Well, 2012 so far has brought about two rejection letters so far. Not bad, considering we're just in the beginning of our second month. I usually feel a mix of and indignance and sadness when I'm rejected. I suppose it's the usual fare. The first one wasn't so bad. It was for this fellowship locally that I was already ambivalent about attending.
Then came Yale. I put my heart into the application, drafting so many different versions of a statement, and poring over my portfolio with insane attention to detail. I was denied admission not by email, but by an email that said something had been updated, and so I had to login to their website for the privilege of getting some bad news. I wasn't even invited to interview with them; the whole time I was saying, I know it's a crapshoot, but I just hope they invite me to interview before they reject me. Because the interview might dignify the rejection process, and also anybody who meets me would be out of their mind to reject me, or at least I could justify that they didn't prefer meyer lemon tarts to chocolate mousse. (I've determined that my dessert persona is a meyer lemon tart. It's dense, but not too. Sweet, but not too. And it takes longer to make so you don't always see it on the menu. Thinking of myself in this way has, since I was cast in the chorus in high school plays, helped me deal with rejection).
But no dignity was to be had. I had only just let myself look into the faculty profiles. I fantasized about super-deep conversations and life-long relationships with people who would be honest with me about my work, inevitably adore me. These people would become my network for my career moving forward. I might be able to practice in New York. Stay closer to the people who I know and love. Then, before anything got terribly out of hand, I was rejected and it was over.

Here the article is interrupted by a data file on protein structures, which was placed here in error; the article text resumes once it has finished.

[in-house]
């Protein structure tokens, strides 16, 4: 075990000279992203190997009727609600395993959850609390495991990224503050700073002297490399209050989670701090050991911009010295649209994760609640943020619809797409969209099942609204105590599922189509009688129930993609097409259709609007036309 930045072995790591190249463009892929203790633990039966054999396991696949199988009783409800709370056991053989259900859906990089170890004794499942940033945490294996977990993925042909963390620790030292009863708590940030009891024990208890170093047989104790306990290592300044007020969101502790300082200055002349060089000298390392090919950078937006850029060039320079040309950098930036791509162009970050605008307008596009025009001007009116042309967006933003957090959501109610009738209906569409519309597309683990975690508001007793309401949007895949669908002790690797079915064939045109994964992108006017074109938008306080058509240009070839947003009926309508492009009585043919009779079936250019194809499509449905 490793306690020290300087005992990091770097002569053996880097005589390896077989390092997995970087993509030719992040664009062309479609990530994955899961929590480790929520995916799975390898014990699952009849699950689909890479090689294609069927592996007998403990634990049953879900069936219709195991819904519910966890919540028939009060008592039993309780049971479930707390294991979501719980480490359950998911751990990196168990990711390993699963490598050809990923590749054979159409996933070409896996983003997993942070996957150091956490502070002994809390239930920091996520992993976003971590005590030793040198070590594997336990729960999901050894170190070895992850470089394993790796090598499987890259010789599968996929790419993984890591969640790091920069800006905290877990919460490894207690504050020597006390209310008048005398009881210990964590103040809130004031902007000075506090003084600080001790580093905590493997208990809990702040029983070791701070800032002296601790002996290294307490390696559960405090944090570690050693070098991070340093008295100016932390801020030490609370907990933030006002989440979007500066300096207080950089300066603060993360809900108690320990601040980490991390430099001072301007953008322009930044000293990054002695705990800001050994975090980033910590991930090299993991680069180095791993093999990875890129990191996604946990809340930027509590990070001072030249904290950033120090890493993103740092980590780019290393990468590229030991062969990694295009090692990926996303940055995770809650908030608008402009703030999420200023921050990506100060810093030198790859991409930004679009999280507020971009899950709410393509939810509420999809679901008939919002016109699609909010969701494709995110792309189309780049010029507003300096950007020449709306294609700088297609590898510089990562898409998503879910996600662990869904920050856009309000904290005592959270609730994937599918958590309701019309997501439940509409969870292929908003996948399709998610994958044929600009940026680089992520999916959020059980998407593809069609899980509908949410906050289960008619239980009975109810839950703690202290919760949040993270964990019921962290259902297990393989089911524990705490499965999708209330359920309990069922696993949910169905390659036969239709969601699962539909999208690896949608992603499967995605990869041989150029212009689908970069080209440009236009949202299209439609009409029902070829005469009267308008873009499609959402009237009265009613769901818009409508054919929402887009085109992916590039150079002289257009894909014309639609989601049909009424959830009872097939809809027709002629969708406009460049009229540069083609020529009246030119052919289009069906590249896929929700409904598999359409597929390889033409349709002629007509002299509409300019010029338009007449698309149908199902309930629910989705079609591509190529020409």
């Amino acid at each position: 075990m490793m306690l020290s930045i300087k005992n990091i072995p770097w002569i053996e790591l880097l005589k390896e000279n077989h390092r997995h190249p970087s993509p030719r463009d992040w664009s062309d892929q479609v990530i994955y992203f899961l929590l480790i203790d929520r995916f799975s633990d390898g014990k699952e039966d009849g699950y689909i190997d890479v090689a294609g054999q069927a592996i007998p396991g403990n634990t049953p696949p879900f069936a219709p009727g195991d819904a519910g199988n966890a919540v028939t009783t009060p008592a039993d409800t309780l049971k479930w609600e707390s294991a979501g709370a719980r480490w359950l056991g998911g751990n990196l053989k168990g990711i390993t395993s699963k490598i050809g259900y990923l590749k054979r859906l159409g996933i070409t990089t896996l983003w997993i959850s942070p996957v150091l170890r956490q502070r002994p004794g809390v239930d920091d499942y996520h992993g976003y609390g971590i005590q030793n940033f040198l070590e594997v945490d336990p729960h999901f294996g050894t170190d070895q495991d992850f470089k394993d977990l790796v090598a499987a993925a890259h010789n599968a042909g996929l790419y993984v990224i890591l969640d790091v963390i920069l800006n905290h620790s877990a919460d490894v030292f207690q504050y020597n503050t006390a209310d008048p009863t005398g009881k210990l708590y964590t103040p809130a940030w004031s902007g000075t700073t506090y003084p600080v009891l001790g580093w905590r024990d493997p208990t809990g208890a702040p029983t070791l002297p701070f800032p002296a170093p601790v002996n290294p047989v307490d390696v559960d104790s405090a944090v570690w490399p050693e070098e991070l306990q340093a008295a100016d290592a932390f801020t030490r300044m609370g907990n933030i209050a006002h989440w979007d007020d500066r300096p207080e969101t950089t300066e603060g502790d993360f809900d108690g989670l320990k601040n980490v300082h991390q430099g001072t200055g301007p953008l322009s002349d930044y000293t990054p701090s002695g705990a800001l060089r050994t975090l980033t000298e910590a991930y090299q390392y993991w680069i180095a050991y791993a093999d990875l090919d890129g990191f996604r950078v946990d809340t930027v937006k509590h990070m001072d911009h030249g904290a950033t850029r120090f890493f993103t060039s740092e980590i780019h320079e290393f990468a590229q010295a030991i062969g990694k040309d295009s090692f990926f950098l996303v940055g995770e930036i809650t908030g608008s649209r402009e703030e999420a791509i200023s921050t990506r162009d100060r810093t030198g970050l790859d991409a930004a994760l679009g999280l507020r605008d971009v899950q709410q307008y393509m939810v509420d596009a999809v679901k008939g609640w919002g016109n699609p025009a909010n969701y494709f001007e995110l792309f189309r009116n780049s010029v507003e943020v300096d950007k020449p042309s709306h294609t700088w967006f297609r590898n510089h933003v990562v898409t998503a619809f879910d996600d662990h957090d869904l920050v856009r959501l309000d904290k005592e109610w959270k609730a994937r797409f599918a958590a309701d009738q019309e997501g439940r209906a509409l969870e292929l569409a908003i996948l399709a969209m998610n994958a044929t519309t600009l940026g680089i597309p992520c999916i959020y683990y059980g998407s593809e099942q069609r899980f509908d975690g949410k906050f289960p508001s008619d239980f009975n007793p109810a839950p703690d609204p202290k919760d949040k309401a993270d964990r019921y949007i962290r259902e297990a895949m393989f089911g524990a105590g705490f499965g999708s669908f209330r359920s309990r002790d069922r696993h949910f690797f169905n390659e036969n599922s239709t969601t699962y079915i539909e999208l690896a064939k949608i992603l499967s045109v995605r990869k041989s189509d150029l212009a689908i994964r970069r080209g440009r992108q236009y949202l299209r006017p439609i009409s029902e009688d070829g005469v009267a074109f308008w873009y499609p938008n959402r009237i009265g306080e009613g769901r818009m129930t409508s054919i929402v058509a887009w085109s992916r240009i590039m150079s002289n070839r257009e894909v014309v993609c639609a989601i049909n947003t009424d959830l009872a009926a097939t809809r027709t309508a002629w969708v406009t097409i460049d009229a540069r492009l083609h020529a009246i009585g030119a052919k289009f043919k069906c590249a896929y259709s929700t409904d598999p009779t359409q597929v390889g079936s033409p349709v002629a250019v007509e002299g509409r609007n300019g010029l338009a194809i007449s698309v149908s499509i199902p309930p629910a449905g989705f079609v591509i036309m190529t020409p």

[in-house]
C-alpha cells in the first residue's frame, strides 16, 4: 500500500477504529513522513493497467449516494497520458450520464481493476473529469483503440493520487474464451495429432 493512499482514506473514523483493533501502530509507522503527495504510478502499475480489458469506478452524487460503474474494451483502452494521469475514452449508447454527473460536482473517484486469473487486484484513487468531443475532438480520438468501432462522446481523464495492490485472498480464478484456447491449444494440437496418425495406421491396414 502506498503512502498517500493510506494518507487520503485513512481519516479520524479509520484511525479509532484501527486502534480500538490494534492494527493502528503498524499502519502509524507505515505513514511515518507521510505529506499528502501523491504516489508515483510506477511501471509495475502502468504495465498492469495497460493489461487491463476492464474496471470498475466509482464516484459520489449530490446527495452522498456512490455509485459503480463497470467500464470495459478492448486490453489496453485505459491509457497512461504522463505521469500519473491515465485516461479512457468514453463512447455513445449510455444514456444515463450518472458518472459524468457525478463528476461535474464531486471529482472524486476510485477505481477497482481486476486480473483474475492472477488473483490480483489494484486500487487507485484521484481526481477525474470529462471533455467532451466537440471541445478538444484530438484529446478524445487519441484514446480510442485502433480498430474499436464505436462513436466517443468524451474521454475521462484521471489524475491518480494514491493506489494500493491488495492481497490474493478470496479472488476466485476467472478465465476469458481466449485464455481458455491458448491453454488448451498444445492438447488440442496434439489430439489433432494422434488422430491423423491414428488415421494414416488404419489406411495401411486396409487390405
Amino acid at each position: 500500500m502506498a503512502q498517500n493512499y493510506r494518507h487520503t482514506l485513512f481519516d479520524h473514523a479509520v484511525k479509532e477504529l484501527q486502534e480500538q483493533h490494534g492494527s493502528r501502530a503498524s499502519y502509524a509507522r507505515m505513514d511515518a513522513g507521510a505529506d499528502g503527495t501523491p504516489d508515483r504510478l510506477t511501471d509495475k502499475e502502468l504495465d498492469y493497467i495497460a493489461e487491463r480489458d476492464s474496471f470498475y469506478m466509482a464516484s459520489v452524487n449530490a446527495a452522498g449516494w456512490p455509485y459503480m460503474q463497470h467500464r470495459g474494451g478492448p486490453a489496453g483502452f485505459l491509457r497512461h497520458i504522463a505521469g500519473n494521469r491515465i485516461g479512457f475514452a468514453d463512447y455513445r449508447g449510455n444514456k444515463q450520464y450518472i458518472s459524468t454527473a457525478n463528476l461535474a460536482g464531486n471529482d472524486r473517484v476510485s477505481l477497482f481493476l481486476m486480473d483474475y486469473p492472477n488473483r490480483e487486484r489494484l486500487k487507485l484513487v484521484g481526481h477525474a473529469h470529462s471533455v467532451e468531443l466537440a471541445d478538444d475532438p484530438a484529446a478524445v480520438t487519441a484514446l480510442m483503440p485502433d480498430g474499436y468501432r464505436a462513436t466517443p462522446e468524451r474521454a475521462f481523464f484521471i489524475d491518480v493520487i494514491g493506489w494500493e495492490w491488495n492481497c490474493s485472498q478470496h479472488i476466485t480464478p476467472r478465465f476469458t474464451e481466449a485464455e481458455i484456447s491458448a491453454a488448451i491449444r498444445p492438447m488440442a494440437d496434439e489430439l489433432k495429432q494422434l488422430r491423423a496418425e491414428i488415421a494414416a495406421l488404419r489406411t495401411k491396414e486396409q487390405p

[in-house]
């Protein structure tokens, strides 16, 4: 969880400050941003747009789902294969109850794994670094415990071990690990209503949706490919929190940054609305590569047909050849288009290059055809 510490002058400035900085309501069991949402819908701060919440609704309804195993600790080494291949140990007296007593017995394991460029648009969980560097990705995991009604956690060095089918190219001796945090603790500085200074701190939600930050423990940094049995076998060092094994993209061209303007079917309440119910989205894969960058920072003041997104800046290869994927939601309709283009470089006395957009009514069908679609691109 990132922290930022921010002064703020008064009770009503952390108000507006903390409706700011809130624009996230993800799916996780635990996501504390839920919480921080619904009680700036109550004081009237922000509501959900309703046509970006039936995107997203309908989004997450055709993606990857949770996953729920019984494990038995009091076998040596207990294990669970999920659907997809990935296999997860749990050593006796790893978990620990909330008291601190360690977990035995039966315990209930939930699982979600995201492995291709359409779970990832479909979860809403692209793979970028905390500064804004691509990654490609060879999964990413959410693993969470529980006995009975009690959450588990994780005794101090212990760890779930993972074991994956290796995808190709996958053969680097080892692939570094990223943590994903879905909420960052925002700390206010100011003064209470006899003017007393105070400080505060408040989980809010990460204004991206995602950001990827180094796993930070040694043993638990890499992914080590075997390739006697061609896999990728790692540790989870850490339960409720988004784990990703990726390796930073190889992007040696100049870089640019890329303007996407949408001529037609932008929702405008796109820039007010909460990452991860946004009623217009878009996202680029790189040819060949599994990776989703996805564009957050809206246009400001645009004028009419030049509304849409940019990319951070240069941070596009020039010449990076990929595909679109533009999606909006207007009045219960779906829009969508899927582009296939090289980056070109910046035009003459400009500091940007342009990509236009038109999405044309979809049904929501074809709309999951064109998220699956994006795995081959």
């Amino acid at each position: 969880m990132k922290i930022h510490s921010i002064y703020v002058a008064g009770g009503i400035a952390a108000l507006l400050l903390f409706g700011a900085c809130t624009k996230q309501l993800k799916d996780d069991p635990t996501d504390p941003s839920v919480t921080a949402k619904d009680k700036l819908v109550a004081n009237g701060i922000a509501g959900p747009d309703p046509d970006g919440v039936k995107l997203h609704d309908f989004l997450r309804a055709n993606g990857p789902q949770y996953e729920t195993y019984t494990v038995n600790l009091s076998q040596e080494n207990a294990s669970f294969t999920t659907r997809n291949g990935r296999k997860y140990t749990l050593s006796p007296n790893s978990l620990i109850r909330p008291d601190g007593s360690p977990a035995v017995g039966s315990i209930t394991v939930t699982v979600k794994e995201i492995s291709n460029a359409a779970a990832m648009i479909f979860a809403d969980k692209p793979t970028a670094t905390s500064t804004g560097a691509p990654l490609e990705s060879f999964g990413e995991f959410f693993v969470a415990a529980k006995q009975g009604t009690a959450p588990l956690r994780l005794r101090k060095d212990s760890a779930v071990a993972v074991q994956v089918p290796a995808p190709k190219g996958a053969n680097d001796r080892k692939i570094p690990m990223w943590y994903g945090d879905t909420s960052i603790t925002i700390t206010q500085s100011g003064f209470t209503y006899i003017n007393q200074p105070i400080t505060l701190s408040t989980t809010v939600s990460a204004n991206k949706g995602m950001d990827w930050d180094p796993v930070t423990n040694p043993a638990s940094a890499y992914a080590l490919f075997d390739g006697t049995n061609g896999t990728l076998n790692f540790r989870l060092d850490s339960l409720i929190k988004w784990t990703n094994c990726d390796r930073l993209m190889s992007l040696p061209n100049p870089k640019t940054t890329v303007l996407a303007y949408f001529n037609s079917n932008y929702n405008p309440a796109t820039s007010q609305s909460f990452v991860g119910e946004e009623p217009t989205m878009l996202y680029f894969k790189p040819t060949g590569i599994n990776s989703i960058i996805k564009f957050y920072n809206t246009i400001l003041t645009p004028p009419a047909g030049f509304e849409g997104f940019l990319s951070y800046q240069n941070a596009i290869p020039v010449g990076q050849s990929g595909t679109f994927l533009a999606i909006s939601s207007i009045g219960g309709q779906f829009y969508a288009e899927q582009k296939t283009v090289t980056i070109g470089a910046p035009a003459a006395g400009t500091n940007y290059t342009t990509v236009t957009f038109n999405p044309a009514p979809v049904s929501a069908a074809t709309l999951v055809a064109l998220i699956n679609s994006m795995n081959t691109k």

It was hard for me to feel indignant because it was so quick. Clearly I hadn't come across in a way that spoke to them. Clearly the failure was mine. My friend pointed off that the Meyer Lemon Tart Analogy still held true. Which was right. If they weren't feeling my work, there wasn't much I could do in that domain. I was never about to change the type of work I do for anything. Not for fulfilling assignments, not for lack of money, not for lack of support from gallerists or lack of technical skills.
But part of me is still so curious about what they were looking for. What conversations were had over the work that I'd poured my income and SOUL into over the past four years or so. It is really killer. I did shed a few tears but then started laughing at the absurdity of it all. I drove simultaneously laughing and crying as Pittsburgh simultaneously snow-rained. Nothing seemed to be able to make up its mind.
Long story short, I skipped a few meals out of feeling ill. Then I was whisked away to an amazing shopping trip where I was doted on for hours. Secured an awesome new outfit, including, fittingly, a raincoat which I'm sure would make future such rainy days all the more exciting. In the end, it didn't hurt that much. It didn't hurt as much as having a gallerist who didn't turn on your work, after you'd spent years of your life and the equivalent of three years' rent on realizing it. It definitely didn't hurt as much as having my heart broken for the first time.
And I'm ready to move on, but mostly I am really insecure about what other schools will do. Everything feels like it's in flux, and while I try to remind myself that my situation right now is very stable, I have a roof over my head, "a song in my heart, food in my belly, love in my family," etc etc. And that living this way can go on the way that it has. I've already allowed myself to lust for something more ... both a good and a bad thing. So. Oh well.